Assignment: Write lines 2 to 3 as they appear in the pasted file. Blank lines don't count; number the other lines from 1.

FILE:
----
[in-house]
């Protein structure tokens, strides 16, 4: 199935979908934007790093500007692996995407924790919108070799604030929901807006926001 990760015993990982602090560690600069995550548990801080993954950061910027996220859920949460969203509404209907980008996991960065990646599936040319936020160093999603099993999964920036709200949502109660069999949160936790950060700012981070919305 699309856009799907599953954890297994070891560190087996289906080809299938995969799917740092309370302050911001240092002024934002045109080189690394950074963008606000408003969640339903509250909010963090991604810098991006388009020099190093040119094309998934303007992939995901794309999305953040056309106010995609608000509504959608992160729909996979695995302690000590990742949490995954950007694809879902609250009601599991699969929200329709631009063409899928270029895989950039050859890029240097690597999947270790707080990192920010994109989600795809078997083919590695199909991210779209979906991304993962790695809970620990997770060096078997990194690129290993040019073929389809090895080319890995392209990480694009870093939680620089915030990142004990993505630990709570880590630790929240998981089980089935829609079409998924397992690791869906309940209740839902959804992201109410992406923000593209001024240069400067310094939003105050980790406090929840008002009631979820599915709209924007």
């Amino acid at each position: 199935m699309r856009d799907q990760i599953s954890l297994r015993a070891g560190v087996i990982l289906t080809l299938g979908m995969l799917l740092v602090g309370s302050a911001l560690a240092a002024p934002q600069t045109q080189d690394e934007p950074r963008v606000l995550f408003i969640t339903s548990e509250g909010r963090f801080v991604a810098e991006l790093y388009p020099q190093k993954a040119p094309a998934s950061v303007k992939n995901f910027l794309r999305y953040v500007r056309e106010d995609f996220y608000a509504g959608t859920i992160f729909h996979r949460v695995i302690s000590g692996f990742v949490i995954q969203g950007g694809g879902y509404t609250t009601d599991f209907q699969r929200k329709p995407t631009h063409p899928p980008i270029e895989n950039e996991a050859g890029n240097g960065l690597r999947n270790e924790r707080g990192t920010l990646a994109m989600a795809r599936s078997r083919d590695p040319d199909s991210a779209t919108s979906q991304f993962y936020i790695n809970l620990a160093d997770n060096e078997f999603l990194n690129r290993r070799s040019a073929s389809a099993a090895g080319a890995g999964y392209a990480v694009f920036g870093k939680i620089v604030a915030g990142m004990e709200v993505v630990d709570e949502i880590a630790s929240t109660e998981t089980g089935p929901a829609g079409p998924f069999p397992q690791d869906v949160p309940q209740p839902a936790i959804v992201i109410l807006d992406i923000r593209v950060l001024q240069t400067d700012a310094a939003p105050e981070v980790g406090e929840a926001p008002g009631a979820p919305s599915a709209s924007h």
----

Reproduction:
């Protein structure tokens, strides 16, 4: 199935979908934007790093500007692996995407924790919108070799604030929901807006926001 990760015993990982602090560690600069995550548990801080993954950061910027996220859920949460969203509404209907980008996991960065990646599936040319936020160093999603099993999964920036709200949502109660069999949160936790950060700012981070919305 699309856009799907599953954890297994070891560190087996289906080809299938995969799917740092309370302050911001240092002024934002045109080189690394950074963008606000408003969640339903509250909010963090991604810098991006388009020099190093040119094309998934303007992939995901794309999305953040056309106010995609608000509504959608992160729909996979695995302690000590990742949490995954950007694809879902609250009601599991699969929200329709631009063409899928270029895989950039050859890029240097690597999947270790707080990192920010994109989600795809078997083919590695199909991210779209979906991304993962790695809970620990997770060096078997990194690129290993040019073929389809090895080319890995392209990480694009870093939680620089915030990142004990993505630990709570880590630790929240998981089980089935829609079409998924397992690791869906309940209740839902959804992201109410992406923000593209001024240069400067310094939003105050980790406090929840008002009631979820599915709209924007």
């Amino acid at each position: 199935m699309r856009d799907q990760i599953s954890l297994r015993a070891g560190v087996i990982l289906t080809l299938g979908m995969l799917l740092v602090g309370s302050a911001l560690a240092a002024p934002q600069t045109q080189d690394e934007p950074r963008v606000l995550f408003i969640t339903s548990e509250g909010r963090f801080v991604a810098e991006l790093y388009p020099q190093k993954a040119p094309a998934s950061v303007k992939n995901f910027l794309r999305y953040v500007r056309e106010d995609f996220y608000a509504g959608t859920i992160f729909h996979r949460v695995i302690s000590g692996f990742v949490i995954q969203g950007g694809g879902y509404t609250t009601d599991f209907q699969r929200k329709p995407t631009h063409p899928p980008i270029e895989n950039e996991a050859g890029n240097g960065l690597r999947n270790e924790r707080g990192t920010l990646a994109m989600a795809r599936s078997r083919d590695p040319d199909s991210a779209t919108s979906q991304f993962y936020i790695n809970l620990a160093d997770n060096e078997f999603l990194n690129r290993r070799s040019a073929s389809a099993a090895g080319a890995g999964y392209a990480v694009f920036g870093k939680i620089v604030a915030g990142m004990e709200v993505v630990d709570e949502i880590a630790s929240t109660e998981t089980g089935p929901a829609g079409p998924f069999p397992q690791d869906v949160p309940q209740p839902a936790i959804v992201i109410l807006d992406i923000r593209v950060l001024q240069t400067d700012a310094a939003p105050e981070v980790g406090e929840a926001p008002g009631a979820p919305s599915a709209s924007h």